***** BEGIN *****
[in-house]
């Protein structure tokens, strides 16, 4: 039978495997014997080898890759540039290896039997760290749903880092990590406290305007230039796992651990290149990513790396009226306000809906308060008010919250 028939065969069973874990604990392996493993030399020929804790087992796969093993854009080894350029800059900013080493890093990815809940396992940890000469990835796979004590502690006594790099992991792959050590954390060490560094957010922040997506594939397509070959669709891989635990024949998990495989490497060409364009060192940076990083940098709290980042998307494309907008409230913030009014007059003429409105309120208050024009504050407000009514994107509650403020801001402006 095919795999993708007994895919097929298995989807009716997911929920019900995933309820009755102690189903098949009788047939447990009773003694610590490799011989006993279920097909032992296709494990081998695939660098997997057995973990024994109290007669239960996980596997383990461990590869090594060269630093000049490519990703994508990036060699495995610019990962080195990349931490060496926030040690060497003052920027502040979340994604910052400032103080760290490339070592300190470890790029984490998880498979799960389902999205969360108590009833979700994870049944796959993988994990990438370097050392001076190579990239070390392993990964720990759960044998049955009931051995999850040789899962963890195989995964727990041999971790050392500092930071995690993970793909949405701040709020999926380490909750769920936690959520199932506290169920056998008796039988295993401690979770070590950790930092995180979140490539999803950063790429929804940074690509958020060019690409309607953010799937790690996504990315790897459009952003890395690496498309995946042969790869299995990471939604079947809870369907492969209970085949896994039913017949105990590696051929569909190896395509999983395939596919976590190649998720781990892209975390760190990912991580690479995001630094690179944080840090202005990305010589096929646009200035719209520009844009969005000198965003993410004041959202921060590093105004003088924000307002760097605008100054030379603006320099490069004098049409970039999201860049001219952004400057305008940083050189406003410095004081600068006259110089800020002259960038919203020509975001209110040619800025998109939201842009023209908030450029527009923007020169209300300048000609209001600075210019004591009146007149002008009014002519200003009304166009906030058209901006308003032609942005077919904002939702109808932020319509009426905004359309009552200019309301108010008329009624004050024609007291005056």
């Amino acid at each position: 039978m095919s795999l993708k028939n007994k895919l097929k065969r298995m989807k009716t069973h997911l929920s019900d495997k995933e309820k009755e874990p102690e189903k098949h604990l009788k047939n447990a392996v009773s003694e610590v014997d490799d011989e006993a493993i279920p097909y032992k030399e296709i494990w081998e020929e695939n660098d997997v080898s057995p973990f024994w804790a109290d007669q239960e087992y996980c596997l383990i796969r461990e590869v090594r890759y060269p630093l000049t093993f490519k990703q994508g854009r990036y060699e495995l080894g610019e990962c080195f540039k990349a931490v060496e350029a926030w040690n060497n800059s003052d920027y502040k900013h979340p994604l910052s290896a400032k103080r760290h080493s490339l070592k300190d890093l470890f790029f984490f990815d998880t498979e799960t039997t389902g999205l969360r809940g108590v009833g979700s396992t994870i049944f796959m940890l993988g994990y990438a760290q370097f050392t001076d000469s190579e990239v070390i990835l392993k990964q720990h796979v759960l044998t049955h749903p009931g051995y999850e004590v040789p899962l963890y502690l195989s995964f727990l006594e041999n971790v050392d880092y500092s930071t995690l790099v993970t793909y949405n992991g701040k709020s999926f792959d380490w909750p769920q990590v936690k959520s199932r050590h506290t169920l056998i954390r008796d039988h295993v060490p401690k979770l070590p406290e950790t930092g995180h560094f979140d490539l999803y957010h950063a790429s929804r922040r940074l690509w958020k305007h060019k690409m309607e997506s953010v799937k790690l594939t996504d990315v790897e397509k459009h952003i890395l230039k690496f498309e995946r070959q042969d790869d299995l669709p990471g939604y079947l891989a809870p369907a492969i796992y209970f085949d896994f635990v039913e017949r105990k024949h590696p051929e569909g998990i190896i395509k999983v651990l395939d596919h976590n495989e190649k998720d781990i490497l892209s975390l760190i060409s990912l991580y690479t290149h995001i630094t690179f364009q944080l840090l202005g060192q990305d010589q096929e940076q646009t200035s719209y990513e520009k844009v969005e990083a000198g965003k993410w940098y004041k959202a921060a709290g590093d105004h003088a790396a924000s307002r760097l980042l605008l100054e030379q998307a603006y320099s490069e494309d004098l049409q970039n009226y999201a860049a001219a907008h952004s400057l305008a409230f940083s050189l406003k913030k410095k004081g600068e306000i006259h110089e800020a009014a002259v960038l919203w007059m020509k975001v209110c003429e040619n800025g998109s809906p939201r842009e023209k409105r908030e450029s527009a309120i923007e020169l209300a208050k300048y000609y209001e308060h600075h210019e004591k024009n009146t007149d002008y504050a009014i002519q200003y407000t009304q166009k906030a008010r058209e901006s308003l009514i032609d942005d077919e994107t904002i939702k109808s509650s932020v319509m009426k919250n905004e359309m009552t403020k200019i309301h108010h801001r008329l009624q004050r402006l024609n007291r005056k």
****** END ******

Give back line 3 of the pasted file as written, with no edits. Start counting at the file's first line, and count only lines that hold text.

């Amino acid at each position: 039978m095919s795999l993708k028939n007994k895919l097929k065969r298995m989807k009716t069973h997911l929920s019900d495997k995933e309820k009755e874990p102690e189903k098949h604990l009788k047939n447990a392996v009773s003694e610590v014997d490799d011989e006993a493993i279920p097909y032992k030399e296709i494990w081998e020929e695939n660098d997997v080898s057995p973990f024994w804790a109290d007669q239960e087992y996980c596997l383990i796969r461990e590869v090594r890759y060269p630093l000049t093993f490519k990703q994508g854009r990036y060699e495995l080894g610019e990962c080195f540039k990349a931490v060496e350029a926030w040690n060497n800059s003052d920027y502040k900013h979340p994604l910052s290896a400032k103080r760290h080493s490339l070592k300190d890093l470890f790029f984490f990815d998880t498979e799960t039997t389902g999205l969360r809940g108590v009833g979700s396992t994870i049944f796959m940890l993988g994990y990438a760290q370097f050392t001076d000469s190579e990239v070390i990835l392993k990964q720990h796979v759960l044998t049955h749903p009931g051995y999850e004590v040789p899962l963890y502690l195989s995964f727990l006594e041999n971790v050392d880092y500092s930071t995690l790099v993970t793909y949405n992991g701040k709020s999926f792959d380490w909750p769920q990590v936690k959520s199932r050590h506290t169920l056998i954390r008796d039988h295993v060490p401690k979770l070590p406290e950790t930092g995180h560094f979140d490539l999803y957010h950063a790429s929804r922040r940074l690509w958020k305007h060019k690409m309607e997506s953010v799937k790690l594939t996504d990315v790897e397509k459009h952003i890395l230039k690496f498309e995946r070959q042969d790869d299995l669709p990471g939604y079947l891989a809870p369907a492969i796992y209970f085949d896994f635990v039913e017949r105990k024949h590696p051929e569909g998990i190896i395509k999983v651990l395939d596919h976590n495989e190649k998720d781990i490497l892209s975390l760190i060409s990912l991580y690479t290149h995001i630094t690179f364009q944080l840090l202005g060192q990305d010589q096929e940076q646009t200035s719209y990513e520009k844009v969005e990083a000198g965003k993410w940098y004041k959202a921060a709290g590093d105004h003088a790396a924000s307002r760097l980042l605008l100054e030379q998307a603006y320099s490069e494309d004098l049409q970039n009226y999201a860049a001219a907008h952004s400057l305008a409230f940083s050189l406003k913030k410095k004081g600068e306000i006259h110089e800020a009014a002259v960038l919203w007059m020509k975001v209110c003429e040619n800025g998109s809906p939201r842009e023209k409105r908030e450029s527009a309120i923007e020169l209300a208050k300048y000609y209001e308060h600075h210019e004591k024009n009146t007149d002008y504050a009014i002519q200003y407000t009304q166009k906030a008010r058209e901006s308003l009514i032609d942005d077919e994107t904002i939702k109808s509650s932020v319509m009426k919250n905004e359309m009552t403020k200019i309301h108010h801001r008329l009624q004050r402006l024609n007291r005056k």